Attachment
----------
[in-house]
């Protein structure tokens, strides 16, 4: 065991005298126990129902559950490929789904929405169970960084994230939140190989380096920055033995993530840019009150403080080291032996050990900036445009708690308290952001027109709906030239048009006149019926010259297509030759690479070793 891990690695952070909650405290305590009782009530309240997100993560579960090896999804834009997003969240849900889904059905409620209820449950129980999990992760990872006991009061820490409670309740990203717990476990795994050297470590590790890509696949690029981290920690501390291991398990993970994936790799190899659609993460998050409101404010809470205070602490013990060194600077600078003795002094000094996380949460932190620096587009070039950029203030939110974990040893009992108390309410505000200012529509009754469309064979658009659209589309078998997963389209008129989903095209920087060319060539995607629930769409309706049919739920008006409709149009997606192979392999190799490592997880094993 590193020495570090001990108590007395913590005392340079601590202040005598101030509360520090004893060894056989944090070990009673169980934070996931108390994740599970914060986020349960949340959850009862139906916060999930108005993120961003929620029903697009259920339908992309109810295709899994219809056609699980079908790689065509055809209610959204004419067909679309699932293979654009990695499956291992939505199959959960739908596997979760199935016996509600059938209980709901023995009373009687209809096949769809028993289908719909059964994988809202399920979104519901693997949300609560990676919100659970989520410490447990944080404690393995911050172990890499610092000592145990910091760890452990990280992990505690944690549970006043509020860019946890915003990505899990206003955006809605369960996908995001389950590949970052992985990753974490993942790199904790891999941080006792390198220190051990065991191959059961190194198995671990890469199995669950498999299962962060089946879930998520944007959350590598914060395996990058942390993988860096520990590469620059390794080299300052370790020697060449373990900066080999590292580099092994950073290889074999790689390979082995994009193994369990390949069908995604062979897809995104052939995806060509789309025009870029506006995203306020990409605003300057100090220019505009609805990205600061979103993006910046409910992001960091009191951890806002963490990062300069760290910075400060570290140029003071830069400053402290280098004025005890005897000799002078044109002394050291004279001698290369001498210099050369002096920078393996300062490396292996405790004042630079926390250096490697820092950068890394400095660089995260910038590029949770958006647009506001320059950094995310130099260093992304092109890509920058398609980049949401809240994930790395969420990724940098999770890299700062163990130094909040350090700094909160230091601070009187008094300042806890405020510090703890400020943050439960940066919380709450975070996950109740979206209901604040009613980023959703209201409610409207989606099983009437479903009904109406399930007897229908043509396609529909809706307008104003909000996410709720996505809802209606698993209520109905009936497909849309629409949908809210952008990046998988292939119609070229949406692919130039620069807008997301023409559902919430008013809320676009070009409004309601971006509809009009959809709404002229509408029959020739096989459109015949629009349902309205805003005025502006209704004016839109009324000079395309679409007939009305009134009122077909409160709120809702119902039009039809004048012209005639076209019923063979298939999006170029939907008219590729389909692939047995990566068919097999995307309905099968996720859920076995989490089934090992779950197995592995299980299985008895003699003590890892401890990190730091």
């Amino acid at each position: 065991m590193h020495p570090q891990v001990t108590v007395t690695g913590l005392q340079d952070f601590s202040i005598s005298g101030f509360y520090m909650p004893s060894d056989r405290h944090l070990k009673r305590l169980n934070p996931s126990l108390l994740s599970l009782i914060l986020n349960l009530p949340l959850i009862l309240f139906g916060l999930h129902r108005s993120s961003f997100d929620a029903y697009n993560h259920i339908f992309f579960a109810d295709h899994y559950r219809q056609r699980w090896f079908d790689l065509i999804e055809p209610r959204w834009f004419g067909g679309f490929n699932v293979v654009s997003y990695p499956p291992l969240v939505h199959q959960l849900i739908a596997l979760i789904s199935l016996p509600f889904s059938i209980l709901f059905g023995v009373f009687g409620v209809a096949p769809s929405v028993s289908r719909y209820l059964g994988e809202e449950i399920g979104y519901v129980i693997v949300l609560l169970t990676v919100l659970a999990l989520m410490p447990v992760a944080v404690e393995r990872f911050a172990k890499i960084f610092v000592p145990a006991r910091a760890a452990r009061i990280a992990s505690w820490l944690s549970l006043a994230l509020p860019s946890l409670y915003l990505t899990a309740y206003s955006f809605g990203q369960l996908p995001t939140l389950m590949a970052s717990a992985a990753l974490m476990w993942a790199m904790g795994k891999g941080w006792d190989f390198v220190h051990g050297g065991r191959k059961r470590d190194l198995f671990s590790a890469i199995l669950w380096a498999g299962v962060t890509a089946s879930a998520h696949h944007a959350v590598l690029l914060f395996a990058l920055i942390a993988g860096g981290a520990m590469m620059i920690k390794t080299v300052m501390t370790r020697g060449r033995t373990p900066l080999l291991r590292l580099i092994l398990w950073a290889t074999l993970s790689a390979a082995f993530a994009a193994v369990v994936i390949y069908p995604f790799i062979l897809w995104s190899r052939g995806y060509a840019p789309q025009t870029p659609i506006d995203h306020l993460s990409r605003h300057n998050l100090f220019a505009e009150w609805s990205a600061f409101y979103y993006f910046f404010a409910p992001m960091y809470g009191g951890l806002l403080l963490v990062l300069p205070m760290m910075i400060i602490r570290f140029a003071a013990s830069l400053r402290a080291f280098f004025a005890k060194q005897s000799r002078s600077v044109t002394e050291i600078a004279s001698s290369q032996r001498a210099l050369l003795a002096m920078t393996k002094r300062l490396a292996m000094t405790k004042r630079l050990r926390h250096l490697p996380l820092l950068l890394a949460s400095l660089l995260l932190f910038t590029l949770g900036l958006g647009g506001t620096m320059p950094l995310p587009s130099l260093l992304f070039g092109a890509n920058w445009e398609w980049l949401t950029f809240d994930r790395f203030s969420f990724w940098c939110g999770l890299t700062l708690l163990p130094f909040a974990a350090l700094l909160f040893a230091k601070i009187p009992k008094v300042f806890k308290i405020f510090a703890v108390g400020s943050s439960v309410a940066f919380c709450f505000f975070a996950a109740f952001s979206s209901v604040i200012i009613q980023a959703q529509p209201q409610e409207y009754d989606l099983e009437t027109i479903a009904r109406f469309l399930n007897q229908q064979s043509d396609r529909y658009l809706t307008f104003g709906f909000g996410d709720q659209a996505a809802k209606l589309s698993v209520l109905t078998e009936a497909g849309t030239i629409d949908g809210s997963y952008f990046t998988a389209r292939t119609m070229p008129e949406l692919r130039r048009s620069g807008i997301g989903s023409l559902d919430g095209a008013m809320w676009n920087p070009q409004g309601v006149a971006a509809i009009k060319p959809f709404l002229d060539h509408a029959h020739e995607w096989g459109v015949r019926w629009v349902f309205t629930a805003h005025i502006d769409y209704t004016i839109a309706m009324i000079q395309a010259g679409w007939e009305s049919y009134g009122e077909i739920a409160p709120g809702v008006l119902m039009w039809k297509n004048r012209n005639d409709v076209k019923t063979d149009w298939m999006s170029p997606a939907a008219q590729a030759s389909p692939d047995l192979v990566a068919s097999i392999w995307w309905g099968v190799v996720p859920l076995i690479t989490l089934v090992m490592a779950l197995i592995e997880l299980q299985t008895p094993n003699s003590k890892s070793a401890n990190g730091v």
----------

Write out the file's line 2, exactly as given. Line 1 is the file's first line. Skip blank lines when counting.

């Protein structure tokens, strides 16, 4: 065991005298126990129902559950490929789904929405169970960084994230939140190989380096920055033995993530840019009150403080080291032996050990900036445009708690308290952001027109709906030239048009006149019926010259297509030759690479070793 891990690695952070909650405290305590009782009530309240997100993560579960090896999804834009997003969240849900889904059905409620209820449950129980999990992760990872006991009061820490409670309740990203717990476990795994050297470590590790890509696949690029981290920690501390291991398990993970994936790799190899659609993460998050409101404010809470205070602490013990060194600077600078003795002094000094996380949460932190620096587009070039950029203030939110974990040893009992108390309410505000200012529509009754469309064979658009659209589309078998997963389209008129989903095209920087060319060539995607629930769409309706049919739920008006409709149009997606192979392999190799490592997880094993 590193020495570090001990108590007395913590005392340079601590202040005598101030509360520090004893060894056989944090070990009673169980934070996931108390994740599970914060986020349960949340959850009862139906916060999930108005993120961003929620029903697009259920339908992309109810295709899994219809056609699980079908790689065509055809209610959204004419067909679309699932293979654009990695499956291992939505199959959960739908596997979760199935016996509600059938209980709901023995009373009687209809096949769809028993289908719909059964994988809202399920979104519901693997949300609560990676919100659970989520410490447990944080404690393995911050172990890499610092000592145990910091760890452990990280992990505690944690549970006043509020860019946890915003990505899990206003955006809605369960996908995001389950590949970052992985990753974490993942790199904790891999941080006792390198220190051990065991191959059961190194198995671990890469199995669950498999299962962060089946879930998520944007959350590598914060395996990058942390993988860096520990590469620059390794080299300052370790020697060449373990900066080999590292580099092994950073290889074999790689390979082995994009193994369990390949069908995604062979897809995104052939995806060509789309025009870029506006995203306020990409605003300057100090220019505009609805990205600061979103993006910046409910992001960091009191951890806002963490990062300069760290910075400060570290140029003071830069400053402290280098004025005890005897000799002078044109002394050291004279001698290369001498210099050369002096920078393996300062490396292996405790004042630079926390250096490697820092950068890394400095660089995260910038590029949770958006647009506001320059950094995310130099260093992304092109890509920058398609980049949401809240994930790395969420990724940098999770890299700062163990130094909040350090700094909160230091601070009187008094300042806890405020510090703890400020943050439960940066919380709450975070996950109740979206209901604040009613980023959703209201409610409207989606099983009437479903009904109406399930007897229908043509396609529909809706307008104003909000996410709720996505809802209606698993209520109905009936497909849309629409949908809210952008990046998988292939119609070229949406692919130039620069807008997301023409559902919430008013809320676009070009409004309601971006509809009009959809709404002229509408029959020739096989459109015949629009349902309205805003005025502006209704004016839109009324000079395309679409007939009305009134009122077909409160709120809702119902039009039809004048012209005639076209019923063979298939999006170029939907008219590729389909692939047995990566068919097999995307309905099968996720859920076995989490089934090992779950197995592995299980299985008895003699003590890892401890990190730091």